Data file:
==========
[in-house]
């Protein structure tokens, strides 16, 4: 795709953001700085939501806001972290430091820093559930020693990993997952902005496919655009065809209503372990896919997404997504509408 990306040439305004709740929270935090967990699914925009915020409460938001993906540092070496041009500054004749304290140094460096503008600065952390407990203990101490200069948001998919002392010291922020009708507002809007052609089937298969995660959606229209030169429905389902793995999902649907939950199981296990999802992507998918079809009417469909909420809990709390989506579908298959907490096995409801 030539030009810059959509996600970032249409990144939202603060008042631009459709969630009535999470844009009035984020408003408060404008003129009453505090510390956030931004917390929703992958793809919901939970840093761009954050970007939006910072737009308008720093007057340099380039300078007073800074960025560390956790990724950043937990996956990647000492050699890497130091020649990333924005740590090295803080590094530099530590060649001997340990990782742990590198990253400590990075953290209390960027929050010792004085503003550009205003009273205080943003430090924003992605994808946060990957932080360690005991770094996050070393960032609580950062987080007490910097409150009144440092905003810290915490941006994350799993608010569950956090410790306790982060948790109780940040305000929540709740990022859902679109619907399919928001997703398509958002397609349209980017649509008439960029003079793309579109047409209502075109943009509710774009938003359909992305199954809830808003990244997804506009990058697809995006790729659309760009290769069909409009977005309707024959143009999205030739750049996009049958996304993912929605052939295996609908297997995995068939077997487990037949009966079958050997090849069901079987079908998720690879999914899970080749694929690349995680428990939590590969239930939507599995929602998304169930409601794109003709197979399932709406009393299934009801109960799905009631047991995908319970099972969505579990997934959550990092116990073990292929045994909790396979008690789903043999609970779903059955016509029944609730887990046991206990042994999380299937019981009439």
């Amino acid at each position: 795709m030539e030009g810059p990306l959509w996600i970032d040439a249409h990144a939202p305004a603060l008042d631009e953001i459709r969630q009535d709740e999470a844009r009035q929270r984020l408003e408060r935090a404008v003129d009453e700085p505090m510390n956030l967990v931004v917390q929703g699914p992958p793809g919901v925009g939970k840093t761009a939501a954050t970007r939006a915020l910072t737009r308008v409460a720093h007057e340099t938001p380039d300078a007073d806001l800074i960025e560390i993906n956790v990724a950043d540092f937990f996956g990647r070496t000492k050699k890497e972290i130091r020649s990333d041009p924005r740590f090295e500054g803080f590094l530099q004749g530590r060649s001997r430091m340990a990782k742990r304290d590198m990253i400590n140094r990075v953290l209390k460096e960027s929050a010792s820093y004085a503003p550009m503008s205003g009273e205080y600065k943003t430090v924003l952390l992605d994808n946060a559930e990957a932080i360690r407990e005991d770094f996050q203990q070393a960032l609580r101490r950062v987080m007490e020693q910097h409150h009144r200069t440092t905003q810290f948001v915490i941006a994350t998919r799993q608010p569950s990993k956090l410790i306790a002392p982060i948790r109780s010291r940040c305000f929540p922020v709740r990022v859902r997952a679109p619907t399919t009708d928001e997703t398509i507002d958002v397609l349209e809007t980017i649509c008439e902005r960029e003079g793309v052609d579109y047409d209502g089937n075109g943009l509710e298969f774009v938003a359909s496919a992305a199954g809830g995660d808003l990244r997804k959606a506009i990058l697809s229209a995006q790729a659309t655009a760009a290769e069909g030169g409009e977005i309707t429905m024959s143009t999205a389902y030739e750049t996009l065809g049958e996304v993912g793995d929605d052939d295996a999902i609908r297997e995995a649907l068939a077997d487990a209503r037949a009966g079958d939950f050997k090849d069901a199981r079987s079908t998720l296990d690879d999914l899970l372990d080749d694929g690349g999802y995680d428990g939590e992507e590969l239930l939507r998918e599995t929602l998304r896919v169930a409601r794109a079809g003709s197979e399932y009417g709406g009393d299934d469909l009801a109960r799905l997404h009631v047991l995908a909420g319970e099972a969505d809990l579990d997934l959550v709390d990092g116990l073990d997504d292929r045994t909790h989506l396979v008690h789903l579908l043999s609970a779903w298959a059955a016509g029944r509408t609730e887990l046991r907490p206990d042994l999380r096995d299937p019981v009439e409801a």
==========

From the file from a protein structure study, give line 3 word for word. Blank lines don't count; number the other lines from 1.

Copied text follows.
């Amino acid at each position: 795709m030539e030009g810059p990306l959509w996600i970032d040439a249409h990144a939202p305004a603060l008042d631009e953001i459709r969630q009535d709740e999470a844009r009035q929270r984020l408003e408060r935090a404008v003129d009453e700085p505090m510390n956030l967990v931004v917390q929703g699914p992958p793809g919901v925009g939970k840093t761009a939501a954050t970007r939006a915020l910072t737009r308008v409460a720093h007057e340099t938001p380039d300078a007073d806001l800074i960025e560390i993906n956790v990724a950043d540092f937990f996956g990647r070496t000492k050699k890497e972290i130091r020649s990333d041009p924005r740590f090295e500054g803080f590094l530099q004749g530590r060649s001997r430091m340990a990782k742990r304290d590198m990253i400590n140094r990075v953290l209390k460096e960027s929050a010792s820093y004085a503003p550009m503008s205003g009273e205080y600065k943003t430090v924003l952390l992605d994808n946060a559930e990957a932080i360690r407990e005991d770094f996050q203990q070393a960032l609580r101490r950062v987080m007490e020693q910097h409150h009144r200069t440092t905003q810290f948001v915490i941006a994350t998919r799993q608010p569950s990993k956090l410790i306790a002392p982060i948790r109780s010291r940040c305000f929540p922020v709740r990022v859902r997952a679109p619907t399919t009708d928001e997703t398509i507002d958002v397609l349209e809007t980017i649509c008439e902005r960029e003079g793309v052609d579109y047409d209502g089937n075109g943009l509710e298969f774009v938003a359909s496919a992305a199954g809830g995660d808003l990244r997804k959606a506009i990058l697809s229209a995006q790729a659309t655009a760009a290769e069909g030169g409009e977005i309707t429905m024959s143009t999205a389902y030739e750049t996009l065809g049958e996304v993912g793995d929605d052939d295996a999902i609908r297997e995995a649907l068939a077997d487990a209503r037949a009966g079958d939950f050997k090849d069901a199981r079987s079908t998720l296990d690879d999914l899970l372990d080749d694929g690349g999802y995680d428990g939590e992507e590969l239930l939507r998918e599995t929602l998304r896919v169930a409601r794109a079809g003709s197979e399932y009417g709406g009393d299934d469909l009801a109960r799905l997404h009631v047991l995908a909420g319970e099972a969505d809990l579990d997934l959550v709390d990092g116990l073990d997504d292929r045994t909790h989506l396979v008690h789903l579908l043999s609970a779903w298959a059955a016509g029944r509408t609730e887990l046991r907490p206990d042994l999380r096995d299937p019981v009439e409801a």